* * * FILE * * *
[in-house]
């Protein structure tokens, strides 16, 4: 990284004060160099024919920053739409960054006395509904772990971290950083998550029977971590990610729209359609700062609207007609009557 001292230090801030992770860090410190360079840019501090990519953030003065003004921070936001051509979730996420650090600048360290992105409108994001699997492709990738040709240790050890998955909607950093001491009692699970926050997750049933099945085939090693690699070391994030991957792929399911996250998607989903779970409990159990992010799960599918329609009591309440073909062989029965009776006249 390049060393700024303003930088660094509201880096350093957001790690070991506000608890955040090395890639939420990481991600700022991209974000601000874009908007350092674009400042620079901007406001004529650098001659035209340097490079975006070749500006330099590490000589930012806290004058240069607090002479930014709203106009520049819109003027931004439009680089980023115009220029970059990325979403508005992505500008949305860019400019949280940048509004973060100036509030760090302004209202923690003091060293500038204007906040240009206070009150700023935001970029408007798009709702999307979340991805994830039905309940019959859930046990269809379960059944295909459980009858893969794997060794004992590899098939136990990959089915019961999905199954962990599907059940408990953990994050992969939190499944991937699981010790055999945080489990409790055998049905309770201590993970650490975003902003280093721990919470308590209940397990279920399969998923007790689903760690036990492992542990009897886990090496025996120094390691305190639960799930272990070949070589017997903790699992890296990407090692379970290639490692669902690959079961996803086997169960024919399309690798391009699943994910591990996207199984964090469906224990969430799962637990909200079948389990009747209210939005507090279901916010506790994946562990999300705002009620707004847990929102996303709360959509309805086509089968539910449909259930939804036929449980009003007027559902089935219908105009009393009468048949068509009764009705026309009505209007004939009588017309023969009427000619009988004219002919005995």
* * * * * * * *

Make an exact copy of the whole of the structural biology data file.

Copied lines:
[in-house]
């Protein structure tokens, strides 16, 4: 990284004060160099024919920053739409960054006395509904772990971290950083998550029977971590990610729209359609700062609207007609009557 001292230090801030992770860090410190360079840019501090990519953030003065003004921070936001051509979730996420650090600048360290992105409108994001699997492709990738040709240790050890998955909607950093001491009692699970926050997750049933099945085939090693690699070391994030991957792929399911996250998607989903779970409990159990992010799960599918329609009591309440073909062989029965009776006249 390049060393700024303003930088660094509201880096350093957001790690070991506000608890955040090395890639939420990481991600700022991209974000601000874009908007350092674009400042620079901007406001004529650098001659035209340097490079975006070749500006330099590490000589930012806290004058240069607090002479930014709203106009520049819109003027931004439009680089980023115009220029970059990325979403508005992505500008949305860019400019949280940048509004973060100036509030760090302004209202923690003091060293500038204007906040240009206070009150700023935001970029408007798009709702999307979340991805994830039905309940019959859930046990269809379960059944295909459980009858893969794997060794004992590899098939136990990959089915019961999905199954962990599907059940408990953990994050992969939190499944991937699981010790055999945080489990409790055998049905309770201590993970650490975003902003280093721990919470308590209940397990279920399969998923007790689903760690036990492992542990009897886990090496025996120094390691305190639960799930272990070949070589017997903790699992890296990407090692379970290639490692669902690959079961996803086997169960024919399309690798391009699943994910591990996207199984964090469906224990969430799962637990909200079948389990009747209210939005507090279901916010506790994946562990999300705002009620707004847990929102996303709360959509309805086509089968539910449909259930939804036929449980009003007027559902089935219908105009009393009468048949068509009764009705026309009505209007004939009588017309023969009427000619009988004219002919005995």